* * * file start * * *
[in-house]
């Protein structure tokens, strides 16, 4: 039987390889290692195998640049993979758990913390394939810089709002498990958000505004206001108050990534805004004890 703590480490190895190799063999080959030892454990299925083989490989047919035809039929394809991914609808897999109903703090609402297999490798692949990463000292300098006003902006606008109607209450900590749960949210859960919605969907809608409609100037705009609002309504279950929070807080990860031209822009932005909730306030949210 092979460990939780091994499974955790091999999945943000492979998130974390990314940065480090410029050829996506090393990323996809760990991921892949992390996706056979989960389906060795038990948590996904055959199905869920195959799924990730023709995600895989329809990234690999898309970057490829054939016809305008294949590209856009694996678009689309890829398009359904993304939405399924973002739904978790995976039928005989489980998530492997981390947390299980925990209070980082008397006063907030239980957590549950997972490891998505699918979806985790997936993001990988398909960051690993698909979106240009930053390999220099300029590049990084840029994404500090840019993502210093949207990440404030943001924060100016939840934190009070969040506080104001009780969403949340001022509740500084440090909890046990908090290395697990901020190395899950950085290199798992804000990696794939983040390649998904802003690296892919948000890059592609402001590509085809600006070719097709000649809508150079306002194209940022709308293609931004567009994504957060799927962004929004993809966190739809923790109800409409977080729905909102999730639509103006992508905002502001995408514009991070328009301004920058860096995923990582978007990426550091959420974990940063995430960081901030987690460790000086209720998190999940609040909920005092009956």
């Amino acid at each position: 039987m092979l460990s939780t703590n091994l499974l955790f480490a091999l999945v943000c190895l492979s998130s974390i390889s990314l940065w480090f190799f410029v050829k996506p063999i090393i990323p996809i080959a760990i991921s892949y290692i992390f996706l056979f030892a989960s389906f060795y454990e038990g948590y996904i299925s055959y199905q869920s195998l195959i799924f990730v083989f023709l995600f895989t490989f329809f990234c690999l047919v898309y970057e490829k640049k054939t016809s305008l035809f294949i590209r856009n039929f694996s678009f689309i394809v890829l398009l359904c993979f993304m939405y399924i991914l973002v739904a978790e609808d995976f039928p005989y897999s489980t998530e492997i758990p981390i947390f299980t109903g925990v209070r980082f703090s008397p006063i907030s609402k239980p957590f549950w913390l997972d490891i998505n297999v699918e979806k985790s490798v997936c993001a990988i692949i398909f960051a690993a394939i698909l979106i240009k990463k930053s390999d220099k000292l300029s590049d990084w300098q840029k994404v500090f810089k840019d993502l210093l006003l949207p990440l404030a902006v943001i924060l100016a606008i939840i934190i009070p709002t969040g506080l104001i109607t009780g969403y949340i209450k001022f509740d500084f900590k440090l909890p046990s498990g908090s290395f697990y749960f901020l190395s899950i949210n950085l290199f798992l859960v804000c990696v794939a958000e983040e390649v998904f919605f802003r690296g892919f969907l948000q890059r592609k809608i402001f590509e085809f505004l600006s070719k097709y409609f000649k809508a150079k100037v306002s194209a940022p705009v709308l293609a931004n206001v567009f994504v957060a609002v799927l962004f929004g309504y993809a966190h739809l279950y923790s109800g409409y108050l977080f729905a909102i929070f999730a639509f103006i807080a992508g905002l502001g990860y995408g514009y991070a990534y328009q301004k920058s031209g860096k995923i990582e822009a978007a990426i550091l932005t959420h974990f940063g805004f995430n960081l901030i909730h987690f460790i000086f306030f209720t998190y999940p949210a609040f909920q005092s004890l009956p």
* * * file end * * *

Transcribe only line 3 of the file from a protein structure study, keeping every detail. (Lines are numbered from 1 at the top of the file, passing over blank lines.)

């Amino acid at each position: 039987m092979l460990s939780t703590n091994l499974l955790f480490a091999l999945v943000c190895l492979s998130s974390i390889s990314l940065w480090f190799f410029v050829k996506p063999i090393i990323p996809i080959a760990i991921s892949y290692i992390f996706l056979f030892a989960s389906f060795y454990e038990g948590y996904i299925s055959y199905q869920s195998l195959i799924f990730v083989f023709l995600f895989t490989f329809f990234c690999l047919v898309y970057e490829k640049k054939t016809s305008l035809f294949i590209r856009n039929f694996s678009f689309i394809v890829l398009l359904c993979f993304m939405y399924i991914l973002v739904a978790e609808d995976f039928p005989y897999s489980t998530e492997i758990p981390i947390f299980t109903g925990v209070r980082f703090s008397p006063i907030s609402k239980p957590f549950w913390l997972d490891i998505n297999v699918e979806k985790s490798v997936c993001a990988i692949i398909f960051a690993a394939i698909l979106i240009k990463k930053s390999d220099k000292l300029s590049d990084w300098q840029k994404v500090f810089k840019d993502l210093l006003l949207p990440l404030a902006v943001i924060l100016a606008i939840i934190i009070p709002t969040g506080l104001i109607t009780g969403y949340i209450k001022f509740d500084f900590k440090l909890p046990s498990g908090s290395f697990y749960f901020l190395s899950i949210n950085l290199f798992l859960v804000c990696v794939a958000e983040e390649v998904f919605f802003r690296g892919f969907l948000q890059r592609k809608i402001f590509e085809f505004l600006s070719k097709y409609f000649k809508a150079k100037v306002s194209a940022p705009v709308l293609a931004n206001v567009f994504v957060a609002v799927l962004f929004g309504y993809a966190h739809l279950y923790s109800g409409y108050l977080f729905a909102i929070f999730a639509f103006i807080a992508g905002l502001g990860y995408g514009y991070a990534y328009q301004k920058s031209g860096k995923i990582e822009a978007a990426i550091l932005t959420h974990f940063g805004f995430n960081l901030i909730h987690f460790i000086f306030f209720t998190y999940p949210a609040f909920q005092s004890l009956p």